Coming off the bench are 5-foot-10 senior Eron Washington, who is the backup center, and 6-foot-1 junior guard Lorenzo Dillard, a transfer from Evanston who only recently became eligible.

"If we are going to go deep into the playoff," Olson said, "we must play with great energy and share the ball, which is our strength. We must recognize what a good and a great shot is and play at our pace regardless of the defense. We like to get up and down the floor."

Meanwhile, Nix has learned to deal with his limitations.

"The 5-foot-6 thing is in their (college coaches) minds. It doesn't bother me. I have learned to deal with it," he said. "The most difficult thing on the court is when I get to the lane, I have to be crafty to score against 6-foot-6 or 6-foot-5 opponents. I have to work on floaters and pull-up jump shots, different ways to get the ball to the basket."

Nix watches 5-foot-9 Pierre Jackson of Baylor and 5-foot-11 Ryan Boatright of Connecticut on TV and admires what they do and how they do it. He takes careful notes in his mind. He hopes to be as successful as they have been--and hopes to play at their level.

"They are vocal on the court and get their teammates in good positions to score and be successful," Nix said. "They also are versatile. They can score and pass and are great defenders. They are very coachable, too. I like locking a kid up on defense and I get my adrenaline up when I get a steal and make a basket."

He already has attracted the attention of some colleges. He will attend Cal Poly's elite camp in August. Wisconsin-Green Bay, Wayne State, and Western Illinois also have been recruiting him.

But he wouldn't mind getting a call from John Calipari or Bill Self.

The trade rumors aren't going away, but that hasn't changed Cubs' faith in Addison Russell

The trade rumors aren't going away, but that hasn't changed Cubs' faith in Addison Russell

How much do the Cubs really need Manny Machado? 

They entered play Tuesday leading the National League in runs per game, on-base percentage, slugging percentage and run differential.

That doesn't sound like a team desperate for another bat and would trade future assets to go all-in for only a few months of a player, even one as good as Machado.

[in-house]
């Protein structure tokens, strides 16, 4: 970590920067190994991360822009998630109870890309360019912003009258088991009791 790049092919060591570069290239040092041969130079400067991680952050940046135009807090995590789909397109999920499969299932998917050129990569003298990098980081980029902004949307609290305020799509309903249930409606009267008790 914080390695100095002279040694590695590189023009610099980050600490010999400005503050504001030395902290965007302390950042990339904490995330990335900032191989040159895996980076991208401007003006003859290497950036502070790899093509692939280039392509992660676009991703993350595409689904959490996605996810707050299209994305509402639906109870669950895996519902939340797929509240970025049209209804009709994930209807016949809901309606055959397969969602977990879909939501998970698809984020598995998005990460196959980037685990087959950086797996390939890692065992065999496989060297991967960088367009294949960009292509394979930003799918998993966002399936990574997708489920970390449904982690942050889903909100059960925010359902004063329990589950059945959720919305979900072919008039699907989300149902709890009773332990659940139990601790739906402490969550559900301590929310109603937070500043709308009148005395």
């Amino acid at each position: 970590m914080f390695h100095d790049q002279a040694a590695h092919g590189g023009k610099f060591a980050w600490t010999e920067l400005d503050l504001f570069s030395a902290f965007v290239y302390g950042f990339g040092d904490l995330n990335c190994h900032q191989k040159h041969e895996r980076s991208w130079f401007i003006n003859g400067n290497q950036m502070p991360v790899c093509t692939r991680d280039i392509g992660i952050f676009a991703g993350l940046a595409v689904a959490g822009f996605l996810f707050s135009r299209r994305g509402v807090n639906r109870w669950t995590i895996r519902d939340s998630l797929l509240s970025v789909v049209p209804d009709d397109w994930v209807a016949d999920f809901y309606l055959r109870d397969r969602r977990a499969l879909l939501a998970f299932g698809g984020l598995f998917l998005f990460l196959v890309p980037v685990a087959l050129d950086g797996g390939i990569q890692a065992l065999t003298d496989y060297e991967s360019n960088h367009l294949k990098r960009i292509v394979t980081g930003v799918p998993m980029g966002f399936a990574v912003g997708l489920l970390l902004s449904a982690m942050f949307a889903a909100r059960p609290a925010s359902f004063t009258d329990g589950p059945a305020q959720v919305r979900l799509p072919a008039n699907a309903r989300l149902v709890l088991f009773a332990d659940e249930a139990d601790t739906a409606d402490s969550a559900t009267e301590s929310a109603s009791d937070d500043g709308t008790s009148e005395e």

Of course, the Cubs went out and got walloped 10-1 by the Indians Tuesday night at Wrigley Field, but that had more to do with awful pitching and Machado won't do a thing to help that area of the game. In fact, Machado would actually hurt the team's run prevention given he's a worse defensive shortstop than Addison Russell.

All that being said, the Machado rumors probably won't be going anywhere until the Baltimore Orioles deal their shortstop to either the Cubs or another team, so Russell will have to get used to hearing his name included in such conversations.

Any Cubs package headed to Baltimore for Machado likely has to start with Russell, the Cubs' 24-year-old shortstop who won't become a free agent until after the 2021 season.

"He would be robotic if it did not [affect him]," Joe Maddon said. "I think honestly if he was 7, 8, 10 years into the league and something like this was being bandied about, probably not nearly as much. But the age that he's at, the experience level that he's at, I think it just can't help but have an impact.

"So we just gotta continue to nurture him here. I talk to him all the time. There's certain things you can't control. You can't control what's being said, but you can control how you react to it. That's about the best thing we could encourage him to do and he'll get our support."

Maddon said he gives Russell a hug and reminds him of "something" before every game as he tries to massage the confidence of a player that is currently the shortstop of a Cubs team with World Series expectations.

Russell doesn't turn 25 until next January, yet many people act like he's already peaked as a player. 

He's two years removed from hitting 21 homers and driving in 95 runs as part of the 2016 championship season.